Segments in this Video

New Scientific Era (07:05)

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In 1953, Nicholas Copernicus theorized heliocentrism, but his model still featured celestial bodies contained within concentric crystalline spheres. In 1577, Tycho Brahe observed a comet going through Venus's orbit, impossible according to understood astronomy.

Laws of Planetary Motion (03:25)

Johannes Kepler witnessed the 1577 comet as a child; he believed classical astrology should be discarded and based on empirical observation. He recalculated planetary orbits using Brahe's data, discovering they moved elliptically; he published his theory in "Astronomia Nova."

Keeping All Together (04:23)

Isaac Newton claimed the laws governing Earth were the same as elsewhere in the Universe; he proposed the Law of Gravity. His theory was proved by a comet's elliptical orbit found caused by the sun's mass.

Revolutionary Timepiece (06:09)

During the 16th century, seafaring empires needed accurate navigation; no longitudinal measurements were available, and errors in location resulted in disaster. John Harrison invented a pendulum sea clock and the watch, unaffected by motion and enabling precise orientation at sea.

Upgrading Technology (04:08)

William and Caroline Herschel improved on telescopes, observing and cataloging thousands of stars. In 1781, he discovered Uranus; in 1789, he found the sixth and seventh moons of Saturn.

Stimulating Imaginations (05:57)

Jules Verne's "From the Earth to the Moon" epitomized science fiction influenced by astronomical discoveries; he inspired the idea of projectiles reaching the moon. In the 1960s, Project Harp attempted cannon firing a satellite into orbit; they achieved new altitudes, but failed to breach atmosphere.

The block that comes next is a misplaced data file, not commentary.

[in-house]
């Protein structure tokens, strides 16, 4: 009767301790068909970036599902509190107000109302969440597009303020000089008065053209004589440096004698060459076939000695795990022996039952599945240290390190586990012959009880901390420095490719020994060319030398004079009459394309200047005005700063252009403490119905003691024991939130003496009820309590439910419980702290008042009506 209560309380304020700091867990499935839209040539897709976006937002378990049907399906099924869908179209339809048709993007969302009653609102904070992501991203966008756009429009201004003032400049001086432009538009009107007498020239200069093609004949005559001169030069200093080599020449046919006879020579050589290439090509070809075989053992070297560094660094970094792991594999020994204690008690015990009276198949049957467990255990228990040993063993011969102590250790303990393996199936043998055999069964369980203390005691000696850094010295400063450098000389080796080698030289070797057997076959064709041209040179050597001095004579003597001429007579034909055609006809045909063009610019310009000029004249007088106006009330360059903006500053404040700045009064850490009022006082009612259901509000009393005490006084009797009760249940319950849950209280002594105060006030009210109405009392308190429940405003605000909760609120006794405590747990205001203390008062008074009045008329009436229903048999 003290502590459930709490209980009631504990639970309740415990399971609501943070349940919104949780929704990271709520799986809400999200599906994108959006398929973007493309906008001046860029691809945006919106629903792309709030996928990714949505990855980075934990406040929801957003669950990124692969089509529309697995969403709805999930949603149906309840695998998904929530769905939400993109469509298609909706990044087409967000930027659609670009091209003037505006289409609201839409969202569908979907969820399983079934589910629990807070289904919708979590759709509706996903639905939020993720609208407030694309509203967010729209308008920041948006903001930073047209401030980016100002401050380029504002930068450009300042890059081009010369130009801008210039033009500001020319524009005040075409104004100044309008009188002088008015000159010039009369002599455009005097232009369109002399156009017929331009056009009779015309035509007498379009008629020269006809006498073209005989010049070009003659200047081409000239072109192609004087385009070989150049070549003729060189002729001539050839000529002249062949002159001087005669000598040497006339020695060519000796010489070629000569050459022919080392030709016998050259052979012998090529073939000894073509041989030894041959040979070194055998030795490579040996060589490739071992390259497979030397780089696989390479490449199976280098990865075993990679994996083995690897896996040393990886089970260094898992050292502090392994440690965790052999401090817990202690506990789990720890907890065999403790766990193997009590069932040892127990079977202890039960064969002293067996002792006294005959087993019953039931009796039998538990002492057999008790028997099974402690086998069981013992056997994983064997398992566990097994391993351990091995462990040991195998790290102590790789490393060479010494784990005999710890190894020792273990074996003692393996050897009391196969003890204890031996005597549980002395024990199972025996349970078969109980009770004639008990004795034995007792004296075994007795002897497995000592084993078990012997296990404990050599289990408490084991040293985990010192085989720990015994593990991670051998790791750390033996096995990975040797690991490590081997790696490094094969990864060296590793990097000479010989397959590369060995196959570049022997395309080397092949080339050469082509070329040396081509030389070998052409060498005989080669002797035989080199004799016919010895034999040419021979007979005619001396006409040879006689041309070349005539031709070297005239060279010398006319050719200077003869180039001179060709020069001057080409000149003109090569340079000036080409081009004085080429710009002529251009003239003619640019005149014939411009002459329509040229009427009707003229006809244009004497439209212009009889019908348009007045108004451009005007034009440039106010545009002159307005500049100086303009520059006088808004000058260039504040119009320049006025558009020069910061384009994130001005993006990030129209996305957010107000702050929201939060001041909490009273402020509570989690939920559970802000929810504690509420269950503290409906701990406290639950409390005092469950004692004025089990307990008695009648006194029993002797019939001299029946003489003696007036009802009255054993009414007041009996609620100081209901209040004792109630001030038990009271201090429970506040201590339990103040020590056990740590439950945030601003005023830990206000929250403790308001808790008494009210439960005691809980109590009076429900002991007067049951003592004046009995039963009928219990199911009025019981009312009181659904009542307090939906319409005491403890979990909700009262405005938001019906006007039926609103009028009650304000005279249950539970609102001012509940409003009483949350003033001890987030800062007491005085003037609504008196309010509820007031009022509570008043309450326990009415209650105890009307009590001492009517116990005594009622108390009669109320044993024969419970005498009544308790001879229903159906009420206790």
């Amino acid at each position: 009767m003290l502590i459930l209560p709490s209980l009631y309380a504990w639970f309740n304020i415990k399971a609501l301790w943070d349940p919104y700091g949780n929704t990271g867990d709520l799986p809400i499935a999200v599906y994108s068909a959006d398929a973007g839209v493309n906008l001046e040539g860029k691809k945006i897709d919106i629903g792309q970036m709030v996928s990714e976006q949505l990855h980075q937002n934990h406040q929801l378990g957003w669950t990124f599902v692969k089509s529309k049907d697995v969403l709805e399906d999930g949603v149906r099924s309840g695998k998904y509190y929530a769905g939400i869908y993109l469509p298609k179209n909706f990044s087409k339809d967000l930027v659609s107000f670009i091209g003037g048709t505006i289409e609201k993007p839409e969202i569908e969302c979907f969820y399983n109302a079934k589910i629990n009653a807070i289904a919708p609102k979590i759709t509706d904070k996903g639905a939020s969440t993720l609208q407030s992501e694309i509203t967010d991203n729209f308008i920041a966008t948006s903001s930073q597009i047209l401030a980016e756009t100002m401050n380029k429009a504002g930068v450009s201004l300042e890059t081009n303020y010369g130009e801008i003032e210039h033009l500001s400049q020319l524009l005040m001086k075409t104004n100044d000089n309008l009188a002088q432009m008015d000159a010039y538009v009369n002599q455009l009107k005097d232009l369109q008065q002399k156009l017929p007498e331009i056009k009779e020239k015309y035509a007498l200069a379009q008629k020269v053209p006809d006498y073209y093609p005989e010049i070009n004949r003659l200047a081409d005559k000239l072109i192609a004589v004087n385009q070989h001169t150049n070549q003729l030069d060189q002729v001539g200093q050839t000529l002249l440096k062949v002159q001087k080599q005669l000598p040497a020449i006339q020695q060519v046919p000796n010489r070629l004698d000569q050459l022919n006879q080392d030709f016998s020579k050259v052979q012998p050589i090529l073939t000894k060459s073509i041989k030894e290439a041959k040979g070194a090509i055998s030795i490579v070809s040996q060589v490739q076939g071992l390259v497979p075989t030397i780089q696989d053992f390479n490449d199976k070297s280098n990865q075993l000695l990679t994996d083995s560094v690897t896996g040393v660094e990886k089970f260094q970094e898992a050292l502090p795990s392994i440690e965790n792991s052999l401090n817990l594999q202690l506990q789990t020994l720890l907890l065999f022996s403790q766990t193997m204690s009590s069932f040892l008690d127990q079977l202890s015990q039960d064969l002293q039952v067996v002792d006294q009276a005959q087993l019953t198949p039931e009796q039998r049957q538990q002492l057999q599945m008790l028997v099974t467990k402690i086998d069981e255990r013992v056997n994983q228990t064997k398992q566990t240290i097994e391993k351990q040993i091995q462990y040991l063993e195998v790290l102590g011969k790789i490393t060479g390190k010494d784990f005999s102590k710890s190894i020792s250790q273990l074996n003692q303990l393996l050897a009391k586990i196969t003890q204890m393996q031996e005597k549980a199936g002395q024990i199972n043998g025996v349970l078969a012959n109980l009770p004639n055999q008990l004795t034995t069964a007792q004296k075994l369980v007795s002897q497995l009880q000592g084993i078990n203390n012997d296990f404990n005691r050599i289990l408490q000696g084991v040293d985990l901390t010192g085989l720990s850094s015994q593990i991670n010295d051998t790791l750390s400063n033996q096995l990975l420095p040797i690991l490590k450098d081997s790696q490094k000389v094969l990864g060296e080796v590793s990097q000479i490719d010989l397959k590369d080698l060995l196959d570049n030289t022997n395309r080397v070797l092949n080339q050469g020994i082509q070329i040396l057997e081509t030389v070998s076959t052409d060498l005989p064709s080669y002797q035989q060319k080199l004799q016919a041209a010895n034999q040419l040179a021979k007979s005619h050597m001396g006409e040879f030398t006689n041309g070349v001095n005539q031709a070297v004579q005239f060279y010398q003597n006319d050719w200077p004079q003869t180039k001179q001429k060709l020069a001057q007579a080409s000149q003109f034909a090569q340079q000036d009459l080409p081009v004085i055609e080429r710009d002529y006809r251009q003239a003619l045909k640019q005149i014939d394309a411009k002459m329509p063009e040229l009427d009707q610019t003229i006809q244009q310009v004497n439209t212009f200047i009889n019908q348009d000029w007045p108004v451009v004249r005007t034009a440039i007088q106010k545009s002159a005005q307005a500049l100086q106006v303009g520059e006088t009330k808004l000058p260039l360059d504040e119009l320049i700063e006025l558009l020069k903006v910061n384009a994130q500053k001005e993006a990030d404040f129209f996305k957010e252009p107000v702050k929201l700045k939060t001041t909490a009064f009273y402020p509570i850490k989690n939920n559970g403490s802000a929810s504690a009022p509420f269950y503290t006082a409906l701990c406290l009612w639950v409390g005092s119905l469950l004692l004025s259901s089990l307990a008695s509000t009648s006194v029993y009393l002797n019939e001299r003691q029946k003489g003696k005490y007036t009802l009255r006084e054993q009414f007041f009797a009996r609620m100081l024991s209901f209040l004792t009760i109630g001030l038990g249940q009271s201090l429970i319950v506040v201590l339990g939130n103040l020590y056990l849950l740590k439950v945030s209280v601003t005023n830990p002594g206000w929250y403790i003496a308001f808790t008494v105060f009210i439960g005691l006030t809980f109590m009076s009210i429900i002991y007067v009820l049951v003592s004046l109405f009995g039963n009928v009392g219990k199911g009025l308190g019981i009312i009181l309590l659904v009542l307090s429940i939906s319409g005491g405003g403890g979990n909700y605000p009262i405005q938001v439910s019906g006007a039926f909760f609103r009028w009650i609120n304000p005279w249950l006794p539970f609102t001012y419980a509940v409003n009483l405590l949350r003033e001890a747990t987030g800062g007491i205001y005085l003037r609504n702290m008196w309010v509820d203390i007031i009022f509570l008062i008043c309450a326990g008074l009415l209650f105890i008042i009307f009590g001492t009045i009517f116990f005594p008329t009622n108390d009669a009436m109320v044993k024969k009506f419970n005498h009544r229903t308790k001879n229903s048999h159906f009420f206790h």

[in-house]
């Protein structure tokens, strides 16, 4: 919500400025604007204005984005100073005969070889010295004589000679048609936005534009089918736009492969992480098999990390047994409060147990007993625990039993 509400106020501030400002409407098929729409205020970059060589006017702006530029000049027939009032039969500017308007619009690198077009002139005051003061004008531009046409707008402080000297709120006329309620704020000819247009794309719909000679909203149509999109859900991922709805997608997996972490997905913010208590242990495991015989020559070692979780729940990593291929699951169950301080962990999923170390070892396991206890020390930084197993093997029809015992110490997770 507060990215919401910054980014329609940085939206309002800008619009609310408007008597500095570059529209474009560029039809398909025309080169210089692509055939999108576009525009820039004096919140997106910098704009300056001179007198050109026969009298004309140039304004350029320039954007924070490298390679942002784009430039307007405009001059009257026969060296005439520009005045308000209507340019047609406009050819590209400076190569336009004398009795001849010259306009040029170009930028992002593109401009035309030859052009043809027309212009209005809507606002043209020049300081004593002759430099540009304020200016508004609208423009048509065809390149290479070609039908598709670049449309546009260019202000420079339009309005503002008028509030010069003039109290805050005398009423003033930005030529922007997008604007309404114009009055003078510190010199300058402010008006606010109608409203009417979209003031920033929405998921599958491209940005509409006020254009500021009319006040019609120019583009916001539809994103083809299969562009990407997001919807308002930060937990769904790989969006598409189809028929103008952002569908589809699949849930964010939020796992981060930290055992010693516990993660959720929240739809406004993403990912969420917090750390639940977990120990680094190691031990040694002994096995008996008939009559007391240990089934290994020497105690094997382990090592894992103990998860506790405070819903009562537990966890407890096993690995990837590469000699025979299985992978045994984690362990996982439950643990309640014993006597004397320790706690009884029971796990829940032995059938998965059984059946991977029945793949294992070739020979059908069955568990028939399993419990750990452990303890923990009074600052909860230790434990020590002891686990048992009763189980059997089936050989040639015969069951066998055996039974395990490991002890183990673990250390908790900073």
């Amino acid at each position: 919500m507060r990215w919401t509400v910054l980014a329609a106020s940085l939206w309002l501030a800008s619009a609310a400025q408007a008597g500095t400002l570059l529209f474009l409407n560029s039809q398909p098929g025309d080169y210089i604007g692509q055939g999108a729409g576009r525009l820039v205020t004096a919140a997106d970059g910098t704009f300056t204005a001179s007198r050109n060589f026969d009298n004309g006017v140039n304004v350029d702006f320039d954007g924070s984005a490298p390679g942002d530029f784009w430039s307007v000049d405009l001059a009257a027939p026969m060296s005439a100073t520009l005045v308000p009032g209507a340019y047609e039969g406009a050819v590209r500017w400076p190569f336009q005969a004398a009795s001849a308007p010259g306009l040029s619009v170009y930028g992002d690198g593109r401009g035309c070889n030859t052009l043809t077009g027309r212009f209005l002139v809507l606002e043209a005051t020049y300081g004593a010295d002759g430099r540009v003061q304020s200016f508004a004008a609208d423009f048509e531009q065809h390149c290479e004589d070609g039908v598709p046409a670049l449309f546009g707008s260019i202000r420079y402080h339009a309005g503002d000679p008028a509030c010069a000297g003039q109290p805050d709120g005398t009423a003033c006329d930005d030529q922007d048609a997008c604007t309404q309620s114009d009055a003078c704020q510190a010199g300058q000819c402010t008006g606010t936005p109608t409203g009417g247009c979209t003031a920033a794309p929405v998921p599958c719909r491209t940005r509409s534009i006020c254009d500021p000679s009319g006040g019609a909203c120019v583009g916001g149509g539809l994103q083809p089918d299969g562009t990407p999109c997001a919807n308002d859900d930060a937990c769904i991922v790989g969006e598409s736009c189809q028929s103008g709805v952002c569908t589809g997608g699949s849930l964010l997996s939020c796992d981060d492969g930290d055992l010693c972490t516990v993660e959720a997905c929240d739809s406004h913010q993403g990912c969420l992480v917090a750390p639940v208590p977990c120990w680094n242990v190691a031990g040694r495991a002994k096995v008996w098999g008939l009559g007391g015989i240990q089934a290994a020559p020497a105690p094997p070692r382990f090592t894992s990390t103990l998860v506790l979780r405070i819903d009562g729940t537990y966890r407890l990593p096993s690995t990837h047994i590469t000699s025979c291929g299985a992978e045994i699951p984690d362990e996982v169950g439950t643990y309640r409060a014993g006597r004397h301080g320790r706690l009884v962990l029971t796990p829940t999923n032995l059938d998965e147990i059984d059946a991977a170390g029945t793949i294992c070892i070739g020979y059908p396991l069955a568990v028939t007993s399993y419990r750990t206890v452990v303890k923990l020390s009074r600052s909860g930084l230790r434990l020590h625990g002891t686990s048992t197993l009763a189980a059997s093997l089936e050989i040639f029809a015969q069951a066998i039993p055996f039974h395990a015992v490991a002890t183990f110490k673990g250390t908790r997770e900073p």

Anticipating Alien Threats (02:32)

Giovanni Schiaparelli studied Mars in detail as it passed close to Earth in 1877; he described its features as seen through a telescope. Misinterpretation of his writings triggered speculation regarding Martians and inspired more science fiction, personified in H.G. Well's "War of the Worlds."

Massive and Growing (02:25)

At the start of the 20th century, scientists believed the Milky Way was the universe; Albert Einstein thought it fixed and finite. George Lemaitre recalculated his equations, discovering an expanding cosmos.

Proving Lemaitre Calculations (06:32)

Edwin Hubble studied nebulae from Palomar Observatory, housing the most powerful telescope of its time. He discovered the Andromeda was another galaxy and measured its distance from Earth; he confirmed that the universe was dynamic and expanding.

Finding the Beginning (02:51)

Proof of an expanding universe triggered questions regarding its formation. Scientists hypothesized that all mass was contained in the Primeval Atom, creating the premise for the Big Bang Theory.

Age of New Discoveries (02:51)

The Hubble telescope’s Deep Field Image reveals billions of galaxies. The further we can see into universe, the better we can determine its origins; leftover energy from the Big Bang has allowed scientists to estimate its age at 13.8 billion years.

Future Observatory (03:45)

The Extremely Large Telescope will be the largest optical telescope ever, and due for completion in 2025. It will be able to detect planets around other stars. Ninety-five percent of the universe is yet unknown.

Credits: Our Place in the Universe (00:30)

Credits: Our Place in the Universe

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Our Place in the Universe

Part of the Series : Ancient Skies
3-Year Streaming Price: $169.95

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Description

In this episode, we complete the puzzle of our ancient skies. A cast of scientific pioneers reshape our solar system. We develop new technology to explore its furthest reaches and wonder whether we’re alone.

Length: 55 minutes

Item#: BVL191978

Copyright date: ©2019

Closed Captioned

Performance Rights

Prices include public performance rights.

Not available to Home Video, Dealer and Publisher customers.

Only available in USA and Canada.


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